When Sandy Munro went to California with the , we were sure he would speak to on the way. Not in California, since the Tesla CEO now lives in Texas. And it was there, at Boca Chica, that Munro recorded this almost 49-minute interview with him. Apart from discussing a myriad of topics – structural batteries, , Autopilot, FSD… – Musk also admitted some production issues.
The first subject was probably the toughest one, in which Munro mentioned the problems he had with the first teardown he did on a Tesla, a 2018 Model 3. The engineer also found problems with the 2021 car, especially regarding panel gaps, and he mentioned he and Cory Steuben found an absolutely pristine one.
Musk told him they have tried to perfect production and admitted for the first time that the Model 3 paint job did not always have the necessary time to dry. , born from the “production hell” Tesla had with the Model 3. The issue is now apparently gone.
Munro then told Musk that the seats in the Model 3 are the most comfortable he has ever had the chance to use, and they discussed how vertical integration made that possible. According to Munro, having the seats build by a supplier would make them look different on the outside but equal to others in their structures.
Munro and Musk later talked about Autopilot, and the Canadian engineer said that he was really impressed with FSD. Munro also enjoyed the freedom Autopilot gave him to check the surroundings while driving – something he never did before but warned Musk that Autopilot needs to deal better with how roads are different among states.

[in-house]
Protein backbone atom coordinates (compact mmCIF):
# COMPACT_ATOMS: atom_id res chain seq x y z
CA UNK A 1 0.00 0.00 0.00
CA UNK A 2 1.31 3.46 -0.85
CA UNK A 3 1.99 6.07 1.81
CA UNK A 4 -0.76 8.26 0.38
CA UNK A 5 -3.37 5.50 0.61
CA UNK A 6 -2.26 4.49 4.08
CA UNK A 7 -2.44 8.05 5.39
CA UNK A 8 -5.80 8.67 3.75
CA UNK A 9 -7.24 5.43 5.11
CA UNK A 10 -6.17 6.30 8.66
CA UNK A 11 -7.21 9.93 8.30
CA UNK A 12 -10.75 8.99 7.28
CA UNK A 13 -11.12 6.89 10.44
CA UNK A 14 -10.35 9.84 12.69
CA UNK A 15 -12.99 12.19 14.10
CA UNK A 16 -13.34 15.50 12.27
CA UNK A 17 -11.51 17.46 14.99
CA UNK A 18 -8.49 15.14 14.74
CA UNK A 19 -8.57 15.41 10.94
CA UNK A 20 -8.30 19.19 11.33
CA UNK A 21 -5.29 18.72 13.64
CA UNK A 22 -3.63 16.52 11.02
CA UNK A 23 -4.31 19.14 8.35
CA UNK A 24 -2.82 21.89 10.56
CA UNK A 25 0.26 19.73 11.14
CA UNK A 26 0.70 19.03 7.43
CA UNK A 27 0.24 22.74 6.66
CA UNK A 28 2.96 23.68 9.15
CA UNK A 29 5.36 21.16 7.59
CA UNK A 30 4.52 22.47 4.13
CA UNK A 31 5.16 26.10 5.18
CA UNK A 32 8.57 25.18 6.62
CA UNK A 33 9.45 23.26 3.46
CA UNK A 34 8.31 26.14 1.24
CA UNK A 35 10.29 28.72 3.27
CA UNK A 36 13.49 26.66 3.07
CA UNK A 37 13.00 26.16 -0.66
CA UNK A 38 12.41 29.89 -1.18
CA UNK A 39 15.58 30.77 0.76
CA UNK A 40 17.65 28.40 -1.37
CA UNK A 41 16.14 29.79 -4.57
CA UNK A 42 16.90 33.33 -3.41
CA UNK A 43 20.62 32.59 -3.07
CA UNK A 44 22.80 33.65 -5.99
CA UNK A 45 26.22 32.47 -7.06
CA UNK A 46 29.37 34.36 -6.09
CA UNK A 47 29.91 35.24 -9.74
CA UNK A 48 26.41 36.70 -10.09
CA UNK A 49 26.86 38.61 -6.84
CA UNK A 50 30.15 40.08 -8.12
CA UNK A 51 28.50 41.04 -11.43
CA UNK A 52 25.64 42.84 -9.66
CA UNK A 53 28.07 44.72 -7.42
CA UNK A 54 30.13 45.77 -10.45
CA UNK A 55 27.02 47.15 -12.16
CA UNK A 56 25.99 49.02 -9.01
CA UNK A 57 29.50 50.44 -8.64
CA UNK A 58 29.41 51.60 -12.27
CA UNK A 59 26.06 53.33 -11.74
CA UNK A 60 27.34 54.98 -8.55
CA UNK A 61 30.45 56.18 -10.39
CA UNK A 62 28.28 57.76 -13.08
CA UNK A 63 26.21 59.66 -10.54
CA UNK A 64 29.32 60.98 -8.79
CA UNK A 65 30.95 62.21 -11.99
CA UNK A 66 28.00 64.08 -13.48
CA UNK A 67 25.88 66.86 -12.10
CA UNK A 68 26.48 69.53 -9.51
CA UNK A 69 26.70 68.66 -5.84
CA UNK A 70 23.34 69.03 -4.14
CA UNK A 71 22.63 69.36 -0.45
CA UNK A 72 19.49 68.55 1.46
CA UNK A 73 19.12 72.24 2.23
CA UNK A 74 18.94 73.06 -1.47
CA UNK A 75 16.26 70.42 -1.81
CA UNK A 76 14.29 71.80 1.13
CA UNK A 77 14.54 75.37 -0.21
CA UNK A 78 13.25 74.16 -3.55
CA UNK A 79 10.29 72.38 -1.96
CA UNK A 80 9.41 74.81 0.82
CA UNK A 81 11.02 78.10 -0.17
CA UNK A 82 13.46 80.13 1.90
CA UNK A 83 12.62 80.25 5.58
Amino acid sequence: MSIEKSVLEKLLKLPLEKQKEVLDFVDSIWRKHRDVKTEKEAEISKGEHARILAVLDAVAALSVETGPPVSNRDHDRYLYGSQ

At this point, the conversation got into one of Munro’s favorite topics: mega castings. Musk confessed again that there was no way the Model 3 body would be impeccable with so many parts. According to the Tesla CEO, they had the right answers for the wrong manufacturing questions. The right answer was the mega castings.
Munro told Musk he was disappointed to see the Model 3 did not have the single-piece rear mega casting and the Tesla CEO told the engineer it was not possible to change the bus tires while it was moving at 80 mph down the road.
In other words, only vehicles made in the company’s new factories will get these structures because their manufacturing will have them right off the bat. In the Model 3 made in Fremont, that would require stopping the car's production that pays Tesla’s bills.
In these almost 49 minutes, Musk and Munro also spoke about the structural battery pack, a more precise assembly process this component and the mega castings will allow, that the refreshed Model S and X will now have 12V lithium-ion batteries, the EV crossover point – when electric cars will be the majority in the market – the wire harness revolution the Model Y promise and did not deliver, and some final comments.
In them, Munro tried to ask Musk what he thought about MBAs, short-sellers and got back to FSD, which Musk said he is trying to promote in the safest way possible. Autonomous driving specialists such as John Krafcik disagree. NTSB’s member Jennifer Hommendy and David Zipper asked the federal government to impose professional testing.
Regardless of the controversy, Musk said FSD would take drivers home if it detects they are sleeping in the car. If they have a medical condition, the car will take them to the closest hospital – probably when it is no longer in beta testing. If you do not have time to watch the whole thing now, make sure you do it when you can.